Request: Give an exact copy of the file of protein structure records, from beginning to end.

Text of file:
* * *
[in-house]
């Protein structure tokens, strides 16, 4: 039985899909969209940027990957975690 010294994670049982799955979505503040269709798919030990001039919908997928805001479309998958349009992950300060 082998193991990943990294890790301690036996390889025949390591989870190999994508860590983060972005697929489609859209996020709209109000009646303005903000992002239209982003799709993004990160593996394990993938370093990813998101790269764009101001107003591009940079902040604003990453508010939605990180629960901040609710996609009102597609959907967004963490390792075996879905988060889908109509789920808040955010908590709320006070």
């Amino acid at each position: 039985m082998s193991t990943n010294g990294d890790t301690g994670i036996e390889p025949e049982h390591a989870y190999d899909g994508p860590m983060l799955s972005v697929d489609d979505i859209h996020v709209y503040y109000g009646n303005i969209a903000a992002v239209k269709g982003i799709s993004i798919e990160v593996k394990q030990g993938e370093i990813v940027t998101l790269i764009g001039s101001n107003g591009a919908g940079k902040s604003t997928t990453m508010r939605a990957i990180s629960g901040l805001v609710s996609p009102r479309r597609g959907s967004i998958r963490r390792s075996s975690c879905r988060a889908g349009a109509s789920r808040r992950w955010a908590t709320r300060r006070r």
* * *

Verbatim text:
[in-house]
């Protein structure tokens, strides 16, 4: 039985899909969209940027990957975690 010294994670049982799955979505503040269709798919030990001039919908997928805001479309998958349009992950300060 082998193991990943990294890790301690036996390889025949390591989870190999994508860590983060972005697929489609859209996020709209109000009646303005903000992002239209982003799709993004990160593996394990993938370093990813998101790269764009101001107003591009940079902040604003990453508010939605990180629960901040609710996609009102597609959907967004963490390792075996879905988060889908109509789920808040955010908590709320006070």
């Amino acid at each position: 039985m082998s193991t990943n010294g990294d890790t301690g994670i036996e390889p025949e049982h390591a989870y190999d899909g994508p860590m983060l799955s972005v697929d489609d979505i859209h996020v709209y503040y109000g009646n303005i969209a903000a992002v239209k269709g982003i799709s993004i798919e990160v593996k394990q030990g993938e370093i990813v940027t998101l790269i764009g001039s101001n107003g591009a919908g940079k902040s604003t997928t990453m508010r939605a990957i990180s629960g901040l805001v609710s996609p009102r479309r597609g959907s967004i998958r963490r390792s075996s975690c879905r988060a889908g349009a109509s789920r808040r992950w955010a908590t709320r300060r006070r």